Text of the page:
GB Cornucopia has been an avid amateur astronomer, as well as a teacher of astronomy for all of his adult life. He has been a park ranger in Chaco Culture National Historical Park for 30 years. GB first came to Chaco to view the night sky and to study the ancient people’s practices of astronomy. He was instrumental in creating Chaco’s Night Sky Program and establishing the first astronomical observatory in the National Park System. This has culminated in Chaco being designated an International Dark Sky Park in 2013.
As a park interpreter GB is sensitive to the natural environment and the many cultural issues in presenting complex stories of many different perspectives to the visiting public. There are the findings of researchers encompassing over a century of studies, as well as a tapestry of “myths”, stories, and cultural memories that are still very much present in the canyon. GB has lived in the canyon longer than any other Park Service employee, and perhaps longer than anyone who wasn’t born there. This has given him a unique perspective on both the long history of people’s involvement in the canyon as well as the challenges posed by the modern world. GB’s proudest achievement is being able to provide visitors with real knowledge about the history of Chaco while offering an experience of the magical feeling of living in a space that has impacted people for thousands of years.
Rosie Grayburn, PhD
Rosie Grayburn is an Associate Scientist within the Conservation Department at Winterthur Museum, Delaware. Rosie received an MSci in Chemistry from Imperial College London in 2010, and a joint PhD in Analytical Chemistry from the University of Ghent (Belgium) and Warwick University (UK) in 2015. During her doctoral research she studied the deterioration and conservation of cultural heritage metals: lead, bronze and silver. From 2015 to 2017 she held a postdoctoral fellowship in conservation science at the Getty Conservation Institute, Los Angeles, conducting scientific and archival research into outdoor bronze sculpture conservation, in collaboration with the J. Paul Getty Museum. At Winterthur, Rosie carries out materials and treatment research focused on the decorative arts. Current research includes mercury-amalgam mirrors, and the conservation and identification of silver-plated ware. She is also an Affiliated Assistant Professor within the Winterthur/University of Delaware graduate program in art conservation, where she teaches science to future conservation professionals. A very enthusiastic teacher, Rosie has also held teaching fellowships in the Department of Art History, University College London, and in the Department of Physics, Warwick University. In all cases, she enjoys communicating to a wide range of audiences about applying science to the decorative arts.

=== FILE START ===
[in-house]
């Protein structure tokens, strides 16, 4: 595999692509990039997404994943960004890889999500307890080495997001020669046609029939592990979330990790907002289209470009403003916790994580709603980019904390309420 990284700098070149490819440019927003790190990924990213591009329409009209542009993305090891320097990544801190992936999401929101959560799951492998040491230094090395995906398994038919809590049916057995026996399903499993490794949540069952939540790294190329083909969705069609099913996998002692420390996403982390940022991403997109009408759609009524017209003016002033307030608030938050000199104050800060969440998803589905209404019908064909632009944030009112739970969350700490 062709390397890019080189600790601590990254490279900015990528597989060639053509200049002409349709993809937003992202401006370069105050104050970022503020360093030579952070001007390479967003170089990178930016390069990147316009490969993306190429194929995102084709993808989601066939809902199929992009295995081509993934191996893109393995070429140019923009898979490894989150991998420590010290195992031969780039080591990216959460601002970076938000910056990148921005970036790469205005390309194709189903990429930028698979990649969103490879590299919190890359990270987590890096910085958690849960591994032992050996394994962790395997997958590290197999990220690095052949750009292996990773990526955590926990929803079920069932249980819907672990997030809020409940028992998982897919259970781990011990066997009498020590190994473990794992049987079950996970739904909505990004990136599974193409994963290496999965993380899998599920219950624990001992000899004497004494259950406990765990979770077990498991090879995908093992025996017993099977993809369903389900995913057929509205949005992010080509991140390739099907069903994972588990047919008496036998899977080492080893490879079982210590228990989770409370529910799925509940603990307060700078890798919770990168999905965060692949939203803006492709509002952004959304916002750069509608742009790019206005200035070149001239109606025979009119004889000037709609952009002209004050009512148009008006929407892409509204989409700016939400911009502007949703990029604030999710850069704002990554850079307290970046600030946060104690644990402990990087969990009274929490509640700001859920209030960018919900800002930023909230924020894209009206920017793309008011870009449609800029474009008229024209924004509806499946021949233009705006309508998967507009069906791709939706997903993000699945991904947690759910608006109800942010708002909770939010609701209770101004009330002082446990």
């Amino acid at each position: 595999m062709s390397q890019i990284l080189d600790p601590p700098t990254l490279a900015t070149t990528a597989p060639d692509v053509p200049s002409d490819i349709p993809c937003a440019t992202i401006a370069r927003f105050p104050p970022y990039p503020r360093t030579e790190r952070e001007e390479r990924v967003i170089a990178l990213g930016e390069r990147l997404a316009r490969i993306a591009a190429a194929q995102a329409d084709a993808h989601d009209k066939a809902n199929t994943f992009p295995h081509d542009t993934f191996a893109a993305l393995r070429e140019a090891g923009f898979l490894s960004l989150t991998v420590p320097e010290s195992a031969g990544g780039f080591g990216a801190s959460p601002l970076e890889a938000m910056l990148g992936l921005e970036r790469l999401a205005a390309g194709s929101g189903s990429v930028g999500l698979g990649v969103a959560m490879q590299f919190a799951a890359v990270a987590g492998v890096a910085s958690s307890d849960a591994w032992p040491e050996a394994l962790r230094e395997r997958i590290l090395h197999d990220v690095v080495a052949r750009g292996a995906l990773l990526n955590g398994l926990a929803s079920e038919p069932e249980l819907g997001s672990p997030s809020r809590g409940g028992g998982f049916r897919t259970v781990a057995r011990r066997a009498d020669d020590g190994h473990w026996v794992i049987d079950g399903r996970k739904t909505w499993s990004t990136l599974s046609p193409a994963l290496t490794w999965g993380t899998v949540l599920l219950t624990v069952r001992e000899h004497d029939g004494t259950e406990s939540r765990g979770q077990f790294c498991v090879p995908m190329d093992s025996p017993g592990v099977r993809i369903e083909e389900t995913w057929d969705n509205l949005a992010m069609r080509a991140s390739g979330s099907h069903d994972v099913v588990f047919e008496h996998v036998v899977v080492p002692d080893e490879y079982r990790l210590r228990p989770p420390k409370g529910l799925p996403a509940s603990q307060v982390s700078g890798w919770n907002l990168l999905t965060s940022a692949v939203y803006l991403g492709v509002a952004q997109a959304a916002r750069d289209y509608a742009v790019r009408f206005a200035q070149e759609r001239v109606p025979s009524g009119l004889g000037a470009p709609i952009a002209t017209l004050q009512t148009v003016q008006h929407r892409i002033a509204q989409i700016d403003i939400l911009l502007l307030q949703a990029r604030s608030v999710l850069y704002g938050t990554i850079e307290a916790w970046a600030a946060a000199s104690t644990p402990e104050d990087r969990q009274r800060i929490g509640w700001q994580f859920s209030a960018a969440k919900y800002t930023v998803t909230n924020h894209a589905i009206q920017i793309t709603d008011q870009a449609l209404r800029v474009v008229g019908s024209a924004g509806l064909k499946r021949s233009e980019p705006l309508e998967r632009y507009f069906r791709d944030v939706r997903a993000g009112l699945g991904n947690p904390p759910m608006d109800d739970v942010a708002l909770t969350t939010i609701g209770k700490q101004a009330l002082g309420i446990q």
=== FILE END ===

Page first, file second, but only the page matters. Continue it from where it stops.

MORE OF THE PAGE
Lauren Weber, MFA, MM
Lauren M. Weber is a Lecturer of Theatre in Musical Theatre (Voice) at Baylor University. She has a Master of Fine Arts in Theatre (Musical Theatre) and a Master of Music (Vocal Performance) from Minnesota State Mankato and a certificate from the Contemporary Commercial Music Institute at Shenandoah Conservatory and trained in vocology at the National Center for Voice and Speech. Her undergraduate degree in Music was from the University of Oklahoma.
Paul F. Miller
Paul F. Miller has been Curator of The Preservation Society of Newport County, Rhode Island, since 1995. He is a graduate of The John Hopkins University and is a former Getty Scholar at the Getty Research Institute in Los Angeles. Paul’s specialty is in the field of Gilded Age architectural interiors. In addition to multiple restoration projects in Newport and elsewhere, recent exhibitions he has curated include: “Redefining Newport Style, The Interwar Years” (2017), “Portraits of Interiors … Interior Illustrators in Newport Collections” (2014), and “Gothic Art in the Gilded Age” (2010). Paul’s most recent publications include: “Lost Newport” (2017), “Alva Vanderbilt Belmont, Arbiter Elegantiarum” in the Journal of the History of Collecting, Oxford University Press (2015) and “Handelar’s Black Choir” in the Metropolitan Museum of Art Journal. He has appeared in such documentaries as America’s Castles and lectured at the Louvre in Paris, the Victoria & Albert Museum in London, The J. Paul Getty Museum in Los Angeles and the Dallas Museum of Art.
David A. Smith, PhD
By popular request, Dr. David A. Smith will return to Brazos Forum to offer closing remarks at the conclusion of Wednesday’s programs. David is a senior lecturer in American history at Baylor University where he has won several teaching awards. He received his undergraduate degree from Texas State University, and his PhD in modern American history from the University of Missouri. David is also a book author and writes columns on art, culture, and politics for the Waco Tribune-Herald, the Wall Street Journal, the Dallas Morning News, and many others. He has been featured on numerous regional and national radio shows, and is a much-in-demand public speaker.
For more information, contact Nancy Moore at firstname.lastname@example.org